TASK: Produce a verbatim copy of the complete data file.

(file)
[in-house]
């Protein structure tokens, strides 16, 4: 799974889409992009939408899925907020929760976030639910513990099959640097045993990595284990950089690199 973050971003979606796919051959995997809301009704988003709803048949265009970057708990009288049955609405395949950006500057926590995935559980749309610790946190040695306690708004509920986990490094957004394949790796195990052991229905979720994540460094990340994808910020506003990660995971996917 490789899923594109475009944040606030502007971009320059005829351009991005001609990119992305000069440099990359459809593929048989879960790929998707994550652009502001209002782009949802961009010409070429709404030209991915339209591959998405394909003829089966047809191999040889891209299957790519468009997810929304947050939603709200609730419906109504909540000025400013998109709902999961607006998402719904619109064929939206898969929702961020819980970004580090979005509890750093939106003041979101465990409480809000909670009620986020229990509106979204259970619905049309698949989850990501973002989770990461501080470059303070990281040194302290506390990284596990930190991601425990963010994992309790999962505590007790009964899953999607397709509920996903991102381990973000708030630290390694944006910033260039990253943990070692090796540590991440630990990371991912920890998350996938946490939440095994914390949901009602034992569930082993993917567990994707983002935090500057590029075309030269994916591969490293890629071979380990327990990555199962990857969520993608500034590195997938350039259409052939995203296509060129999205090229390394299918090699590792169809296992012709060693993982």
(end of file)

[in-house]
């Protein structure tokens, strides 16, 4: 799974889409992009939408899925907020929760976030639910513990099959640097045993990595284990950089690199 973050971003979606796919051959995997809301009704988003709803048949265009970057708990009288049955609405395949950006500057926590995935559980749309610790946190040695306690708004509920986990490094957004394949790796195990052991229905979720994540460094990340994808910020506003990660995971996917 490789899923594109475009944040606030502007971009320059005829351009991005001609990119992305000069440099990359459809593929048989879960790929998707994550652009502001209002782009949802961009010409070429709404030209991915339209591959998405394909003829089966047809191999040889891209299957790519468009997810929304947050939603709200609730419906109504909540000025400013998109709902999961607006998402719904619109064929939206898969929702961020819980970004580090979005509890750093939106003041979101465990409480809000909670009620986020229990509106979204259970619905049309698949989850990501973002989770990461501080470059303070990281040194302290506390990284596990930190991601425990963010994992309790999962505590007790009964899953999607397709509920996903991102381990973000708030630290390694944006910033260039990253943990070692090796540590991440630990990371991912920890998350996938946490939440095994914390949901009602034992569930082993993917567990994707983002935090500057590029075309030269994916591969490293890629071979380990327990990555199962990857969520993608500034590195997938350039259409052939995203296509060129999205090229390394299918090699590792169809296992012709060693993982």